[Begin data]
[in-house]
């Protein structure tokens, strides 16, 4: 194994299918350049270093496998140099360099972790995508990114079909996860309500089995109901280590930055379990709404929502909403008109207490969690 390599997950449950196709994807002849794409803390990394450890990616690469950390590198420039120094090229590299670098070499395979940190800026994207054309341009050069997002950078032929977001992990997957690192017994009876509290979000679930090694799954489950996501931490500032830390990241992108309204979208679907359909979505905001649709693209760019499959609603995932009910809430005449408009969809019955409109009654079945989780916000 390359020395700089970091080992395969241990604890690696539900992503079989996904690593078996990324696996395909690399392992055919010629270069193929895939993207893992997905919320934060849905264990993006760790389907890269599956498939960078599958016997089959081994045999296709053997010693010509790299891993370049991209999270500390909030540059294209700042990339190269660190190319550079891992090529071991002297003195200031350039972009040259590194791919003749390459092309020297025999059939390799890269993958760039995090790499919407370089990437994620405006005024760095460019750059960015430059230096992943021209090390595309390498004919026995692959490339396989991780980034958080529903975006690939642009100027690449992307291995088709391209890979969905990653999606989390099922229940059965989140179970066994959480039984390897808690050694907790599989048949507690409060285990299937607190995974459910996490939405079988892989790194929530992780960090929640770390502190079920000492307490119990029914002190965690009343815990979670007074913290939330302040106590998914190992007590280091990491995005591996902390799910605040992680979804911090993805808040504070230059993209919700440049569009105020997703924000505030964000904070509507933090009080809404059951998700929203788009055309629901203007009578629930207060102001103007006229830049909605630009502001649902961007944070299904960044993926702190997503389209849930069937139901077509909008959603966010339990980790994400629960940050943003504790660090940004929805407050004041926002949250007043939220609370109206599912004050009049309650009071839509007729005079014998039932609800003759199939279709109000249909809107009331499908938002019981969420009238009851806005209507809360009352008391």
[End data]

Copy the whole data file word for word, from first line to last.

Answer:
[in-house]
């Protein structure tokens, strides 16, 4: 194994299918350049270093496998140099360099972790995508990114079909996860309500089995109901280590930055379990709404929502909403008109207490969690 390599997950449950196709994807002849794409803390990394450890990616690469950390590198420039120094090229590299670098070499395979940190800026994207054309341009050069997002950078032929977001992990997957690192017994009876509290979000679930090694799954489950996501931490500032830390990241992108309204979208679907359909979505905001649709693209760019499959609603995932009910809430005449408009969809019955409109009654079945989780916000 390359020395700089970091080992395969241990604890690696539900992503079989996904690593078996990324696996395909690399392992055919010629270069193929895939993207893992997905919320934060849905264990993006760790389907890269599956498939960078599958016997089959081994045999296709053997010693010509790299891993370049991209999270500390909030540059294209700042990339190269660190190319550079891992090529071991002297003195200031350039972009040259590194791919003749390459092309020297025999059939390799890269993958760039995090790499919407370089990437994620405006005024760095460019750059960015430059230096992943021209090390595309390498004919026995692959490339396989991780980034958080529903975006690939642009100027690449992307291995088709391209890979969905990653999606989390099922229940059965989140179970066994959480039984390897808690050694907790599989048949507690409060285990299937607190995974459910996490939405079988892989790194929530992780960090929640770390502190079920000492307490119990029914002190965690009343815990979670007074913290939330302040106590998914190992007590280091990491995005591996902390799910605040992680979804911090993805808040504070230059993209919700440049569009105020997703924000505030964000904070509507933090009080809404059951998700929203788009055309629901203007009578629930207060102001103007006229830049909605630009502001649902961007944070299904960044993926702190997503389209849930069937139901077509909008959603966010339990980790994400629960940050943003504790660090940004929805407050004041926002949250007043939220609370109206599912004050009049309650009071839509007729005079014998039932609800003759199939279709109000249909809107009331499908938002019981969420009238009851806005209507809360009352008391």